Jakob Hermann

Jakob Hermann (16 July 1678 – 11 July 1733)[1] was a mathematician who worked on problems in classical mechanics. He is the author of Phoronomia,[2] an early treatise on Mechanics in Latin, which has been translated by Ian Bruce in 2015-16. In 1729, he proclaimed that it was as easy to graph a locus on the polar coordinate system as it was to graph it on the Cartesian coordinate system.

Jakob Hermann

He appears to have been the first to show that the Laplace–Runge–Lenz vector is a constant of motion for particles acted upon by an inverse-square central force.[3][4]

Hermann was born and died in Basel. He received his mathematical training from Jacob Bernoulli at the University of Basel and graduated with a degree in 1695. In 1696, he obtained a Master's Degree by defending a dissertation on infinite series. Jacob Bernoulli considered Hermann to be the best of his many students at the university and when Jacob Bernoulli died in 1705, Gottfried Leibniz asked Hermann to write an obituary for Bernoulli in Acta Eruditorum. He became a member of the Berlin Academy in 1701. He was appointed to a chair in mathematics in Padua in 1707, but moved to Frankfurt an der Oder in 1713, and thence to St. Petersburg in 1724. In St.Petersburg, he worked closely together with Daniel Bernoulli who succeeded him in his post[5] as he returned to Basel in 1731 to take a chair in ethics and natural law.[1]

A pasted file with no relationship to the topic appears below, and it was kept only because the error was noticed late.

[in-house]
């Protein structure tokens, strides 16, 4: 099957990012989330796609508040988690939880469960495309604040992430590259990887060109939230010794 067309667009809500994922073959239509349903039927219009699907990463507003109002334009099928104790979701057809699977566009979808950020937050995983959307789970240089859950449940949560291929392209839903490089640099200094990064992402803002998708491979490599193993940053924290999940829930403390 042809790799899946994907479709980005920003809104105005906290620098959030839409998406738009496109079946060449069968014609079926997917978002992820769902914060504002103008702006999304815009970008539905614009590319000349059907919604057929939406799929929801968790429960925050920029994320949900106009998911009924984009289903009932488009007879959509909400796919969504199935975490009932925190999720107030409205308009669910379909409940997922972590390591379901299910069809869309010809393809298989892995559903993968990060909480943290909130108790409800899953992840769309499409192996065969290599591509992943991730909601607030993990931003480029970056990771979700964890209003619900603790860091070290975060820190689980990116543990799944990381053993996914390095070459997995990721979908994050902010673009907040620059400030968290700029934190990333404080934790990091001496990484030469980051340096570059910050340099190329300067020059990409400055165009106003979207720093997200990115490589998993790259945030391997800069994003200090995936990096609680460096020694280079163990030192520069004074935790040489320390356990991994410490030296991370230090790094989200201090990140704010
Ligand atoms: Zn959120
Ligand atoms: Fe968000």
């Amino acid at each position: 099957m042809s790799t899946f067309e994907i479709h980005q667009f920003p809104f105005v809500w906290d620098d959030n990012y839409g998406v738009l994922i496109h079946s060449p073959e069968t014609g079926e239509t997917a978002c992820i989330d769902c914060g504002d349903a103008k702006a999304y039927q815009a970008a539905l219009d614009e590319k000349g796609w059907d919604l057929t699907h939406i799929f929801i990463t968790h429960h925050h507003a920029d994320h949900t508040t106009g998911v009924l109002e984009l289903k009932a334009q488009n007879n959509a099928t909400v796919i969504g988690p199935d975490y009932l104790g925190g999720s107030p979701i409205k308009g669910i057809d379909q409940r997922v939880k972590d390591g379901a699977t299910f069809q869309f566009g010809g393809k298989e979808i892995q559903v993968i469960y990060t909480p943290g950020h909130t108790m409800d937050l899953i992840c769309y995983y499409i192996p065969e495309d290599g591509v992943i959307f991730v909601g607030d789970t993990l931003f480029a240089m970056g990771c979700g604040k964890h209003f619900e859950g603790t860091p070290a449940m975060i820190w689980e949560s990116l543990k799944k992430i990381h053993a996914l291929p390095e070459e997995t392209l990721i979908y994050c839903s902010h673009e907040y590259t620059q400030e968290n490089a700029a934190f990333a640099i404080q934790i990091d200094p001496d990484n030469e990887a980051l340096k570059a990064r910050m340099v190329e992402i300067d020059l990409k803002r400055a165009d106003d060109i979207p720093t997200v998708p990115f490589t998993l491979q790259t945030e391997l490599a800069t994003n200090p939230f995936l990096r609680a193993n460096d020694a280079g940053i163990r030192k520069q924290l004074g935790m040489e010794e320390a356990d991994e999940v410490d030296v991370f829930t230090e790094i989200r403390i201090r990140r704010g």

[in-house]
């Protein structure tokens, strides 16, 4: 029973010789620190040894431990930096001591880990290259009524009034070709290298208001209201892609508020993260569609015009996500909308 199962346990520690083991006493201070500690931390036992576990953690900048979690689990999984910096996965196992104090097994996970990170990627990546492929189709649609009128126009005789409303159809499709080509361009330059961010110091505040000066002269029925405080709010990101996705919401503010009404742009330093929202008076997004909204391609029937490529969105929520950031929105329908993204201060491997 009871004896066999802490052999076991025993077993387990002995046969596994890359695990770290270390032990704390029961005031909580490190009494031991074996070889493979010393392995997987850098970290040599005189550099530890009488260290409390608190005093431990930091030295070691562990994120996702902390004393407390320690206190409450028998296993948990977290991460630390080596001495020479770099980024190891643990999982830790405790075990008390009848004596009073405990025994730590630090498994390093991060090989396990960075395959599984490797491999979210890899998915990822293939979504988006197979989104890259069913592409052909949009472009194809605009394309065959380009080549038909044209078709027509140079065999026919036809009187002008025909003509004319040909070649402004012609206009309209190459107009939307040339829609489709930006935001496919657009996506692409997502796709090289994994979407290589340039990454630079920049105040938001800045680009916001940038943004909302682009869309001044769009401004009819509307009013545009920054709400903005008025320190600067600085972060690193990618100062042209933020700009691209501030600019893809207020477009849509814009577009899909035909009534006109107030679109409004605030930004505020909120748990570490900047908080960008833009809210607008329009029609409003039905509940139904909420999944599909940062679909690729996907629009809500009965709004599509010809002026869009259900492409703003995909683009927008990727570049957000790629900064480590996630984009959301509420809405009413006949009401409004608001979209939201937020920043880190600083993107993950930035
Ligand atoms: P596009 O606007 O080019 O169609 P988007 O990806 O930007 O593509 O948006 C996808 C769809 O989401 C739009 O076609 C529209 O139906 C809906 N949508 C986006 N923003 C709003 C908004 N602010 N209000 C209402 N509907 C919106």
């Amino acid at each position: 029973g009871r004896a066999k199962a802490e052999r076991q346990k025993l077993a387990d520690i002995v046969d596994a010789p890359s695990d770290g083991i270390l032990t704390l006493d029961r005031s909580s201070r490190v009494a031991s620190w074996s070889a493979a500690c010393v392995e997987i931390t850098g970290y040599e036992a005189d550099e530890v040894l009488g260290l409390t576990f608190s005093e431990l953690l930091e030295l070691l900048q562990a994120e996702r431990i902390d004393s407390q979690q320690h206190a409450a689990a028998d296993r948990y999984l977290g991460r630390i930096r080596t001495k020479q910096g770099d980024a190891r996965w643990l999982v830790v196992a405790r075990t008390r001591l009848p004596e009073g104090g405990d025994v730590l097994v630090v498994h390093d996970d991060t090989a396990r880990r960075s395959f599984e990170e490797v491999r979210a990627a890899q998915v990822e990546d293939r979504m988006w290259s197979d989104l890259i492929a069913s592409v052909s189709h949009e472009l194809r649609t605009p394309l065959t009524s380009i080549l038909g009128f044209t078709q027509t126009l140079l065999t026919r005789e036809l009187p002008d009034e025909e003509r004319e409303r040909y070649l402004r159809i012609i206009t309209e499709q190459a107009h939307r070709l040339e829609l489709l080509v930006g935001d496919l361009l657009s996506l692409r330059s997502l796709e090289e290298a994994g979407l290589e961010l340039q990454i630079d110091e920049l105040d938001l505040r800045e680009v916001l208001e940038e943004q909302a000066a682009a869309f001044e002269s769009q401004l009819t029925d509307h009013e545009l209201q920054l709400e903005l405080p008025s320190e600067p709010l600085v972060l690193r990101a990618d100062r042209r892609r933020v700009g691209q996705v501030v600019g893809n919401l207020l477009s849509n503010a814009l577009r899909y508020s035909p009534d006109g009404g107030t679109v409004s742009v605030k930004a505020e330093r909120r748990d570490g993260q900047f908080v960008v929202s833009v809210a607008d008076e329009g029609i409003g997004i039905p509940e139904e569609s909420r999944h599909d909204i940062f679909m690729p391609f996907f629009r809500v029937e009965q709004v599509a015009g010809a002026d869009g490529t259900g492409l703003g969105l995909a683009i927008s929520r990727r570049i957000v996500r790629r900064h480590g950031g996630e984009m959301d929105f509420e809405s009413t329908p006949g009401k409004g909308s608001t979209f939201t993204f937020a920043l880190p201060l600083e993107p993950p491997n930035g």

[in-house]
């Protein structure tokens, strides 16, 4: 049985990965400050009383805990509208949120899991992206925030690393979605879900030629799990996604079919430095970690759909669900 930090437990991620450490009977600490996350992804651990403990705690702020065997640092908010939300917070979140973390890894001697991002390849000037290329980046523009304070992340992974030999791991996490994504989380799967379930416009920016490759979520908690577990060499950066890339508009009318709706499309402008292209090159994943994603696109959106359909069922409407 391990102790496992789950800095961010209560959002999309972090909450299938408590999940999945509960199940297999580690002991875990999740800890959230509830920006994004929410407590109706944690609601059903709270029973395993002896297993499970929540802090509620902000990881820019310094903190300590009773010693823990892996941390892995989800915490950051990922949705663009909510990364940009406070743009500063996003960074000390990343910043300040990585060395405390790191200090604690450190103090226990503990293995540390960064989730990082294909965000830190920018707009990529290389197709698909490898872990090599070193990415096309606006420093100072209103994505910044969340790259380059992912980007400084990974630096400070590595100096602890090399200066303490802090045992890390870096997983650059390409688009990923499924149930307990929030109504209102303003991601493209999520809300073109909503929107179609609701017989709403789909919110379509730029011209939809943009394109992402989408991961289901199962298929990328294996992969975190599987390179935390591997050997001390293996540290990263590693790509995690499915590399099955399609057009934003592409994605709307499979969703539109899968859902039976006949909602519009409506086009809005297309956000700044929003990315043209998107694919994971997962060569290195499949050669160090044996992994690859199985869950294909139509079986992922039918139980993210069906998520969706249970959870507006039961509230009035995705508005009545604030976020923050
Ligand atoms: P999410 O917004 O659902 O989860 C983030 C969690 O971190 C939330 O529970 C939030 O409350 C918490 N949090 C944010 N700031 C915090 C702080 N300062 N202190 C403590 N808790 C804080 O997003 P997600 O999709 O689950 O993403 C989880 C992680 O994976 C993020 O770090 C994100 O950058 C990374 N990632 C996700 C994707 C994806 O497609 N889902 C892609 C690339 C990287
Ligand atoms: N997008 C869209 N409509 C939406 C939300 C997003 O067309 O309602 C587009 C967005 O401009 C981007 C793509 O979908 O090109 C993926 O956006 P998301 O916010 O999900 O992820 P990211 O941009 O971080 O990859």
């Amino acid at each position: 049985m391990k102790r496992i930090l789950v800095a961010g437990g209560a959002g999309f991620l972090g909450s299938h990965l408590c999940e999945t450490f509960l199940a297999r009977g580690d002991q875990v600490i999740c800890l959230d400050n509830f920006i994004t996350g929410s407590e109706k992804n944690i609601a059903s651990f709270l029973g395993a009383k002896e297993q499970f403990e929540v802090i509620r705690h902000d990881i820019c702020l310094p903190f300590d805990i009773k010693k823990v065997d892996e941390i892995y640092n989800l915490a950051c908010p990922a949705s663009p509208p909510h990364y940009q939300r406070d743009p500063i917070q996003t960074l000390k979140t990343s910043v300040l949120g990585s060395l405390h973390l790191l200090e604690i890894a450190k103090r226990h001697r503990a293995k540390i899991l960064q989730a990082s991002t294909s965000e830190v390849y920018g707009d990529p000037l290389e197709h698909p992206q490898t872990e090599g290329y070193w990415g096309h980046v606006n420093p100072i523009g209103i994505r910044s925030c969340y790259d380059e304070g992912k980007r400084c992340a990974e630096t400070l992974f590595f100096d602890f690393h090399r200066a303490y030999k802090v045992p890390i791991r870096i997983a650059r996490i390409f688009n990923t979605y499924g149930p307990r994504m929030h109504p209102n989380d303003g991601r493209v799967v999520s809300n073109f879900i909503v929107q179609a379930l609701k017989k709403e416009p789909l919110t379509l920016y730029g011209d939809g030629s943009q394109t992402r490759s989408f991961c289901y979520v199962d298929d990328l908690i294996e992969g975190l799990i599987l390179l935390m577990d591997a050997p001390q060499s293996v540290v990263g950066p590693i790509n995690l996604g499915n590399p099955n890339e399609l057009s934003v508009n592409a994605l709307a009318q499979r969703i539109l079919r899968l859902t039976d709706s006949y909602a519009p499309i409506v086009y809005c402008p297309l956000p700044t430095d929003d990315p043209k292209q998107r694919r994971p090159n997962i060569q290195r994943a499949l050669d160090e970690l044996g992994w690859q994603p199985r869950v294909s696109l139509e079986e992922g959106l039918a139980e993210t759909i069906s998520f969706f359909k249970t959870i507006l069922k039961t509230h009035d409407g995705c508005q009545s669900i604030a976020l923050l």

Hermann was elected to the Académie Royale des Sciences (Paris) in 1733, the year of his death.

Hermann was a second cousin of Leonhard Euler's mother.[5]

WorksEdit

  • Phoronomia, sive De viribus et motibus corporum solidorum et fluidorum libri duo (in Latin). Amsterdam: Rudolf Wetstein & Gerard Wetstein. 1716.

ReferencesEdit

  1. ^ a b David Eugene Smith (1958). History of mathematics. N.Y. : Dover Publications. p. 520.
  2. ^ Jakob Hermann (1716). Phoronomia, sive De viribus et motibus corporum solidorum et fluidorum libri duo.
  3. ^ Hermann, Jakob (1710). "d'investigare l'Orbite de' Pianeti, nell'ipotesi che le forze centrali o pure le gravità degli stessi Pianeti sono in ragione reciproca de' quadrati delle distanze, che i medesimi tengono dal Centro, a cui si dirigono le forze stesse". Giornale de Letterati d'Italia. 2: 447–467.
  4. ^ Hermann, Jakob (1710). "Extrait d'une lettre de M. Herman à M. Bernoulli datée de Padoüe le 12. Juillet 1710". Histoire de l'académie royale des sciences (Paris). 1732: 519–521.
  5. ^ a b Calinger, Ronald (1996). "Leonhard Euler: The First St. Petersburg Years (1727–1741)" (PDF). Historia Mathematica. 23: 128.

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